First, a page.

"Osama Bin Laden’s Death Could Be a Great Time To Declare Victory In The “War On Terror”"
James Fallows published a fantastic piece back in September of 2006 on the need for the country to declare victory in the “war on terror” and move away from the post-9/11 dynamic where our national life was so focused on the threat of al-Qaeda terrorism. It was a great idea then, and I think it remains a great idea now, and it’s especially timely since the death of Osama bin Laden affords an opportunity to actually make it happen. As Fallows says today, declaring victory doesn’t mean we need to start ignoring terrorism, it means we’d try to put the risks back into perspective:
Signifying an end to a “global war” does not mean the end of a threat. America faces a daily threat from crime; for the foreseeable future Americans and others will face a continuing threat of terrorist attack; the entire world faces a threat that the thousands of nuclear warheads still in existence could destroy millions, through accidental or deliberate misuse. But we classify all those as threats, requiring our continued vigilance and best efforts to prevent them. Rather than as ongoing, open-ended wars with the consequent distortions that wars can impose on our values, institutions, and public lives.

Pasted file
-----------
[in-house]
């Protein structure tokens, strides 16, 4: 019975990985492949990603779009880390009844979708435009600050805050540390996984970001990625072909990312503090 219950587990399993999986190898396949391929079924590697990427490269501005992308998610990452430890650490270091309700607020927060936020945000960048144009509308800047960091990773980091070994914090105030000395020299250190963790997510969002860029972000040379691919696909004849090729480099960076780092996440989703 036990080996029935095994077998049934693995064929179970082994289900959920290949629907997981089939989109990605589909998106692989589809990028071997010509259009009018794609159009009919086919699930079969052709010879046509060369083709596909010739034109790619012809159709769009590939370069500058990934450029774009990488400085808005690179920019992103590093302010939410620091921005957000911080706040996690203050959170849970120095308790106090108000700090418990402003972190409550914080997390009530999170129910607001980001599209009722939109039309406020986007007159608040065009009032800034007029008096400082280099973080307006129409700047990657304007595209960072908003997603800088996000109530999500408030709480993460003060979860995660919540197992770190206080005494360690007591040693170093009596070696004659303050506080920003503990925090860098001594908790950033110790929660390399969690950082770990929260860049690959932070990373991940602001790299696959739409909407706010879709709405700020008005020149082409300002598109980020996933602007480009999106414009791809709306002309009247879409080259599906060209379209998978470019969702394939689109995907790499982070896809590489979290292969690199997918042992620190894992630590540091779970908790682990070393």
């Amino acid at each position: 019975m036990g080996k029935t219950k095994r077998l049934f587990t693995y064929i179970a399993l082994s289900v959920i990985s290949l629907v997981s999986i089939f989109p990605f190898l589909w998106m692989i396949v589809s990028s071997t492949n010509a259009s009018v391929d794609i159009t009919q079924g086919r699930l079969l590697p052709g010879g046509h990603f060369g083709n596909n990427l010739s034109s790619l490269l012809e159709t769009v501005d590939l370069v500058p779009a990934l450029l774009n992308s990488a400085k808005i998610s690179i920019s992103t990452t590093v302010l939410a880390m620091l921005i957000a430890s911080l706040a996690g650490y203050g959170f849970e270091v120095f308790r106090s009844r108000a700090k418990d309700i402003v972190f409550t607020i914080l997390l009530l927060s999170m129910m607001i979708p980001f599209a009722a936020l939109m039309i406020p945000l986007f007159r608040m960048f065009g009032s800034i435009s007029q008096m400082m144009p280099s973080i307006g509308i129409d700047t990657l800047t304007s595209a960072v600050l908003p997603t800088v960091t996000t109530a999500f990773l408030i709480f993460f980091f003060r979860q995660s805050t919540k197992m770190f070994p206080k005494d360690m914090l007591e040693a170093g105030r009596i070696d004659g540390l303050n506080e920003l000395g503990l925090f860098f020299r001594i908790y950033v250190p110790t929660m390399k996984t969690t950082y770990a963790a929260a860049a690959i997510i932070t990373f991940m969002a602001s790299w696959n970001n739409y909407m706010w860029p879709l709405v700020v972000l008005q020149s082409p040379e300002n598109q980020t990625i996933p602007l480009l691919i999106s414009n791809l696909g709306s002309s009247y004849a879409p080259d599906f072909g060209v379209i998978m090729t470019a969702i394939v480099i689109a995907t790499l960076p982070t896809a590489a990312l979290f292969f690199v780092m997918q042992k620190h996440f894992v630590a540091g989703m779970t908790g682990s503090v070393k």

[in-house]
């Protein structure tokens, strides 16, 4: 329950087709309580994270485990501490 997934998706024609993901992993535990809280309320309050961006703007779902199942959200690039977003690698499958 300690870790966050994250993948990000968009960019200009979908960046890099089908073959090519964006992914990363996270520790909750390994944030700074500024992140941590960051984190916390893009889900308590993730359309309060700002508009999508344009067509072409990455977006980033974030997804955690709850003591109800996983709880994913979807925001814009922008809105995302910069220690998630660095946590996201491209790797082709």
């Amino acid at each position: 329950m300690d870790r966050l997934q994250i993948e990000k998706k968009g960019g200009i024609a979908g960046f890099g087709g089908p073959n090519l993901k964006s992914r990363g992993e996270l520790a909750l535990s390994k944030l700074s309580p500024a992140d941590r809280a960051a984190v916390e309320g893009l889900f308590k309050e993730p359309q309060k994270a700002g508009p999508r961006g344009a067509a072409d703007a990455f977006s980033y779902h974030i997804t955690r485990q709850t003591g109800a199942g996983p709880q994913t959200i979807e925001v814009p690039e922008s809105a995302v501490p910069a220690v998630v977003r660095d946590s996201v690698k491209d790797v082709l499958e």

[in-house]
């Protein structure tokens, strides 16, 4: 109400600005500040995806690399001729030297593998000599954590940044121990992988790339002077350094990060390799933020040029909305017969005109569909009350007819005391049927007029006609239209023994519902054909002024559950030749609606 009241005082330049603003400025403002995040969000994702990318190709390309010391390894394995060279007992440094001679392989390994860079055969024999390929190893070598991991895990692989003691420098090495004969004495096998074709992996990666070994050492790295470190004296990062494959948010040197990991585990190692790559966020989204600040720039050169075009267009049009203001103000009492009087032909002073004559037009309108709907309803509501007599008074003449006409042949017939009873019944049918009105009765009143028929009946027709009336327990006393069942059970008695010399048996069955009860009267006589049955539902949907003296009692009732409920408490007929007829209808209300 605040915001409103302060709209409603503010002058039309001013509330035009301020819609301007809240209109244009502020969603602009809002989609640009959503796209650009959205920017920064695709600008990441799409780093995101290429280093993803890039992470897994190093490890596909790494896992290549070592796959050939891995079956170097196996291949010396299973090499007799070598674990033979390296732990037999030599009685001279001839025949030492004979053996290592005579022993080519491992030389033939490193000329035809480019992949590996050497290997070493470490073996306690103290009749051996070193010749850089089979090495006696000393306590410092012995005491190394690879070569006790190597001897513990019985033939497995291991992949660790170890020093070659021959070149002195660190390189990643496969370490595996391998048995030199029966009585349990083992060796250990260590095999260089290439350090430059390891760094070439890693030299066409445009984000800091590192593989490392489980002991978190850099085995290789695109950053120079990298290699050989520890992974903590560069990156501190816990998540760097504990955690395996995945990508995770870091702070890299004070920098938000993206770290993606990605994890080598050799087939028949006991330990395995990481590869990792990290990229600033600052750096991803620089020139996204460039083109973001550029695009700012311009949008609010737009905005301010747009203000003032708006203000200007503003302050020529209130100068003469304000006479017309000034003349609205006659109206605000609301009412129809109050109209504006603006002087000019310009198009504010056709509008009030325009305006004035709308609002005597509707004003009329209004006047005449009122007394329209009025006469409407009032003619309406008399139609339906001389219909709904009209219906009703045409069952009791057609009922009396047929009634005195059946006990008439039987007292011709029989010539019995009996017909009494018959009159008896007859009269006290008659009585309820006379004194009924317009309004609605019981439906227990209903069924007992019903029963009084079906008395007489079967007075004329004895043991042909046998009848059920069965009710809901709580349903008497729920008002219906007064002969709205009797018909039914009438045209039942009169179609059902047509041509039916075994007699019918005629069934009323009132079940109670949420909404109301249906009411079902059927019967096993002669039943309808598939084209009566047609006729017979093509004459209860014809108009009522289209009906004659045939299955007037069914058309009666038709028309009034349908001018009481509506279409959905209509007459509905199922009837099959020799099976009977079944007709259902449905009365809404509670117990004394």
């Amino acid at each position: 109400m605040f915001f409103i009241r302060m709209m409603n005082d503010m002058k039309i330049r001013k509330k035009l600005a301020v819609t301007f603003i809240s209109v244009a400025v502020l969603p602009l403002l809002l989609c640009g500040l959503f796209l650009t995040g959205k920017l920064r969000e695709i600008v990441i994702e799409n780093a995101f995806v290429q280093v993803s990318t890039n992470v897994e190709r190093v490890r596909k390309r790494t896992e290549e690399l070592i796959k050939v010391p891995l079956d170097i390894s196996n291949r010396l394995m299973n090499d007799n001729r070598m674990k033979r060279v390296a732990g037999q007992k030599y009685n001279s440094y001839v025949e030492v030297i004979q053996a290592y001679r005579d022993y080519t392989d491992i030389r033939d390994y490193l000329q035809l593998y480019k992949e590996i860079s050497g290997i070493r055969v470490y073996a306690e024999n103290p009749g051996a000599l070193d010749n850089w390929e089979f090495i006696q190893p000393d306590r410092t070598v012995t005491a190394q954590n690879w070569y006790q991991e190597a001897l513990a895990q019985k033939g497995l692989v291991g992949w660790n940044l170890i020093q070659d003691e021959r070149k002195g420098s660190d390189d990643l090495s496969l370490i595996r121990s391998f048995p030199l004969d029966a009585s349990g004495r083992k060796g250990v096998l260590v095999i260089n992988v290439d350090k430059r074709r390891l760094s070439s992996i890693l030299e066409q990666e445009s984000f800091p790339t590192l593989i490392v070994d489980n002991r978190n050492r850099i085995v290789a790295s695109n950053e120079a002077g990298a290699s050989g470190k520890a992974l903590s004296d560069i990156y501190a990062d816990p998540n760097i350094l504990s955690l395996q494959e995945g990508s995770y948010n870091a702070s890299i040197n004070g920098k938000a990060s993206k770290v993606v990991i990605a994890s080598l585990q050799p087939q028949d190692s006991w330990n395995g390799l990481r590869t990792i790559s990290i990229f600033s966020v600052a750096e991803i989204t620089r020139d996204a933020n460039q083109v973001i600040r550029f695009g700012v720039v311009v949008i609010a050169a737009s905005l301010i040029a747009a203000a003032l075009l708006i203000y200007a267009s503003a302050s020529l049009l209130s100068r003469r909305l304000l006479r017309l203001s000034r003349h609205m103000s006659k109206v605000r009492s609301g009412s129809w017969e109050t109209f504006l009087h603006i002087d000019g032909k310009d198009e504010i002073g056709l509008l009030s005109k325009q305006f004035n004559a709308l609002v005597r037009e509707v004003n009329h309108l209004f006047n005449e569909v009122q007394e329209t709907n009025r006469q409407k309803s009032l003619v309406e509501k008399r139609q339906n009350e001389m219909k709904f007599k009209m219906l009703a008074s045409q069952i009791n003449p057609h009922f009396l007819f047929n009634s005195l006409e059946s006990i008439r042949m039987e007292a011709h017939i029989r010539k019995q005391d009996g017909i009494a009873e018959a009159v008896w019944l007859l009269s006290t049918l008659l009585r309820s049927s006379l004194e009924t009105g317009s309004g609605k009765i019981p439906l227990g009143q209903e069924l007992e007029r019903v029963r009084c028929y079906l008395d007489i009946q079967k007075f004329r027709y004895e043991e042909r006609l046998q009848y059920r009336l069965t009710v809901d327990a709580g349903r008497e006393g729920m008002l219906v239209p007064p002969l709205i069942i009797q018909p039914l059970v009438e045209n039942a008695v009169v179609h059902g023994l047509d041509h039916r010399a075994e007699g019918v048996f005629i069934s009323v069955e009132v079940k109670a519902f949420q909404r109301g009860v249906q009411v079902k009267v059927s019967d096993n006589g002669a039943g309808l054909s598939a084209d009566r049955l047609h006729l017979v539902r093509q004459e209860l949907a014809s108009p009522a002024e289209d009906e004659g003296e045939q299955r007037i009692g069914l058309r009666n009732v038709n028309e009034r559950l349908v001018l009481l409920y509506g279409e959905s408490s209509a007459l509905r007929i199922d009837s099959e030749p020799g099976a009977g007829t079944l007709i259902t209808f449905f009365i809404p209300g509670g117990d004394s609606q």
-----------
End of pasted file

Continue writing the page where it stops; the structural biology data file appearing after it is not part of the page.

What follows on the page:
That seems correct to me. The threat to the physical security of Americans posed by terrorists needs to be put alongside the threat to physical security posed by “ordinary” criminals, by car accidents, etc. And the foreign policy significance of violent Islamists needs to be put alongside the foreign policy significance of China and India emerging as great powers on the global stage. Homeland security investments ought to meet a plausible cost-benefit test and not just take it for granted that anything done in the name of terrorism-prevention is worth doing. The primary mechanism through which terrorism works as a tactic is fear and panic, and in an ideal world the emotional catharsis we saw around the country last night should be a chance to put things on a more sustainable footing.
Ross Douthat makes many related points in an excellent column today.